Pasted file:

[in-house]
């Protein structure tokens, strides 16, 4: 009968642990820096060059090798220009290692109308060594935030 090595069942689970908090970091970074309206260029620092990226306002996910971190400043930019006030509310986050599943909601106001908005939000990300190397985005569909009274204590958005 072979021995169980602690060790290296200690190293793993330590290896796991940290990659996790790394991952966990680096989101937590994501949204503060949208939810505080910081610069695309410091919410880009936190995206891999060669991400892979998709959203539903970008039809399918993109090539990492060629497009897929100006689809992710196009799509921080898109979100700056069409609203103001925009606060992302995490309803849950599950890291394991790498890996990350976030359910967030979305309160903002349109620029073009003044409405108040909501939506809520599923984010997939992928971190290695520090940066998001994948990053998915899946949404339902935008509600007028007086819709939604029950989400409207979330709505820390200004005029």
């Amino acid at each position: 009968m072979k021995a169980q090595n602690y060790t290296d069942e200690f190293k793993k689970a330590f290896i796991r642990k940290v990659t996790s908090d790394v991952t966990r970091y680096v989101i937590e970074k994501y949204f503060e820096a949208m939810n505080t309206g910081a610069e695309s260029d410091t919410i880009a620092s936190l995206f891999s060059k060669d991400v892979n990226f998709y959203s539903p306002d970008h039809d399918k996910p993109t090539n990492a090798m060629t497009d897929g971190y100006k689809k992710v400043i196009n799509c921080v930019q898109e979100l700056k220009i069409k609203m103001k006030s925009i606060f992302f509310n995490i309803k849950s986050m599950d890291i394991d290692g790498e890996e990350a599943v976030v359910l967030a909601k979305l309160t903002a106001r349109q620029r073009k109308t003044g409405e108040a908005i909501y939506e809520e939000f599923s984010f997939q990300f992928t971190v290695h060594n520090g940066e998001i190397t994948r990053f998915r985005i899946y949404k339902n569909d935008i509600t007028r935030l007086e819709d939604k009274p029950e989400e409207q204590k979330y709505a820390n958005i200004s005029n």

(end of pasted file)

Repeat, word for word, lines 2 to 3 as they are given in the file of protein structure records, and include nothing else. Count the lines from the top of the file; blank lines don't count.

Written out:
């Protein structure tokens, strides 16, 4: 009968642990820096060059090798220009290692109308060594935030 090595069942689970908090970091970074309206260029620092990226306002996910971190400043930019006030509310986050599943909601106001908005939000990300190397985005569909009274204590958005 072979021995169980602690060790290296200690190293793993330590290896796991940290990659996790790394991952966990680096989101937590994501949204503060949208939810505080910081610069695309410091919410880009936190995206891999060669991400892979998709959203539903970008039809399918993109090539990492060629497009897929100006689809992710196009799509921080898109979100700056069409609203103001925009606060992302995490309803849950599950890291394991790498890996990350976030359910967030979305309160903002349109620029073009003044409405108040909501939506809520599923984010997939992928971190290695520090940066998001994948990053998915899946949404339902935008509600007028007086819709939604029950989400409207979330709505820390200004005029």
């Amino acid at each position: 009968m072979k021995a169980q090595n602690y060790t290296d069942e200690f190293k793993k689970a330590f290896i796991r642990k940290v990659t996790s908090d790394v991952t966990r970091y680096v989101i937590e970074k994501y949204f503060e820096a949208m939810n505080t309206g910081a610069e695309s260029d410091t919410i880009a620092s936190l995206f891999s060059k060669d991400v892979n990226f998709y959203s539903p306002d970008h039809d399918k996910p993109t090539n990492a090798m060629t497009d897929g971190y100006k689809k992710v400043i196009n799509c921080v930019q898109e979100l700056k220009i069409k609203m103001k006030s925009i606060f992302f509310n995490i309803k849950s986050m599950d890291i394991d290692g790498e890996e990350a599943v976030v359910l967030a909601k979305l309160t903002a106001r349109q620029r073009k109308t003044g409405e108040a908005i909501y939506e809520e939000f599923s984010f997939q990300f992928t971190v290695h060594n520090g940066e998001i190397t994948r990053f998915r985005i899946y949404k339902n569909d935008i509600t007028r935030l007086e819709d939604k009274p029950e989400e409207q204590k979330y709505a820390n958005i200004s005029n």